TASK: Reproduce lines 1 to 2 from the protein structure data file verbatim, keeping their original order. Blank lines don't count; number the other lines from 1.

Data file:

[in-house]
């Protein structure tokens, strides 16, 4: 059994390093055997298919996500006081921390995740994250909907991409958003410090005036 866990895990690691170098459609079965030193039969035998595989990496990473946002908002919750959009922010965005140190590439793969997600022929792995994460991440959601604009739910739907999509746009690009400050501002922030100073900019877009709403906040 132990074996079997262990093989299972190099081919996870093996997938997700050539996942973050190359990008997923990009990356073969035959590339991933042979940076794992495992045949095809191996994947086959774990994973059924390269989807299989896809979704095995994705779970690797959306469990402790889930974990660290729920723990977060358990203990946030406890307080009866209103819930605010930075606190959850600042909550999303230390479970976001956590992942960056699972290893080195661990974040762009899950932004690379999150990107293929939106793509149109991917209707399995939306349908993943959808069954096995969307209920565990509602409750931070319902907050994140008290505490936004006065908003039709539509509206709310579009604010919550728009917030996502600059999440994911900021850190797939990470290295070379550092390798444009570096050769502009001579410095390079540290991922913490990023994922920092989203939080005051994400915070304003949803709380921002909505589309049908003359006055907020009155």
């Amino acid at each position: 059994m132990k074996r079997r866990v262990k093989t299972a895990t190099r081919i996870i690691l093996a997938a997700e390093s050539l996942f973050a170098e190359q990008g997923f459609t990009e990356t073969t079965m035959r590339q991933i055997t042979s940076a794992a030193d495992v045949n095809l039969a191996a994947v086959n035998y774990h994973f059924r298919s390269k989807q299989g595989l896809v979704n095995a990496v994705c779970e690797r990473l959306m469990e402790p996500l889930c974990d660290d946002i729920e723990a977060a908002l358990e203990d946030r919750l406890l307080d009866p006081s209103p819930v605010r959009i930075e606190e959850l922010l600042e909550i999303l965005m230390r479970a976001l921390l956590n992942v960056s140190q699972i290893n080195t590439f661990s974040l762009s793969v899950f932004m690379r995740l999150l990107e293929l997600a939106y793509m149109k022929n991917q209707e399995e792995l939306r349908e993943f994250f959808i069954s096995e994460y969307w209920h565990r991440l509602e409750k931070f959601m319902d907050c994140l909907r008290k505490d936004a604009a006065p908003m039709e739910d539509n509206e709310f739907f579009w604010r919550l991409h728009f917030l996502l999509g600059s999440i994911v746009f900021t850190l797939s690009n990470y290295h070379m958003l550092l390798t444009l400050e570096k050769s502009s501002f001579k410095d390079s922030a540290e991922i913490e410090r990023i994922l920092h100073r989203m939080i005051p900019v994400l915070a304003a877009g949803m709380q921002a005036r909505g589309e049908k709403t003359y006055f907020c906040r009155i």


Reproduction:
[in-house]
């Protein structure tokens, strides 16, 4: 059994390093055997298919996500006081921390995740994250909907991409958003410090005036 866990895990690691170098459609079965030193039969035998595989990496990473946002908002919750959009922010965005140190590439793969997600022929792995994460991440959601604009739910739907999509746009690009400050501002922030100073900019877009709403906040 132990074996079997262990093989299972190099081919996870093996997938997700050539996942973050190359990008997923990009990356073969035959590339991933042979940076794992495992045949095809191996994947086959774990994973059924390269989807299989896809979704095995994705779970690797959306469990402790889930974990660290729920723990977060358990203990946030406890307080009866209103819930605010930075606190959850600042909550999303230390479970976001956590992942960056699972290893080195661990974040762009899950932004690379999150990107293929939106793509149109991917209707399995939306349908993943959808069954096995969307209920565990509602409750931070319902907050994140008290505490936004006065908003039709539509509206709310579009604010919550728009917030996502600059999440994911900021850190797939990470290295070379550092390798444009570096050769502009001579410095390079540290991922913490990023994922920092989203939080005051994400915070304003949803709380921002909505589309049908003359006055907020009155």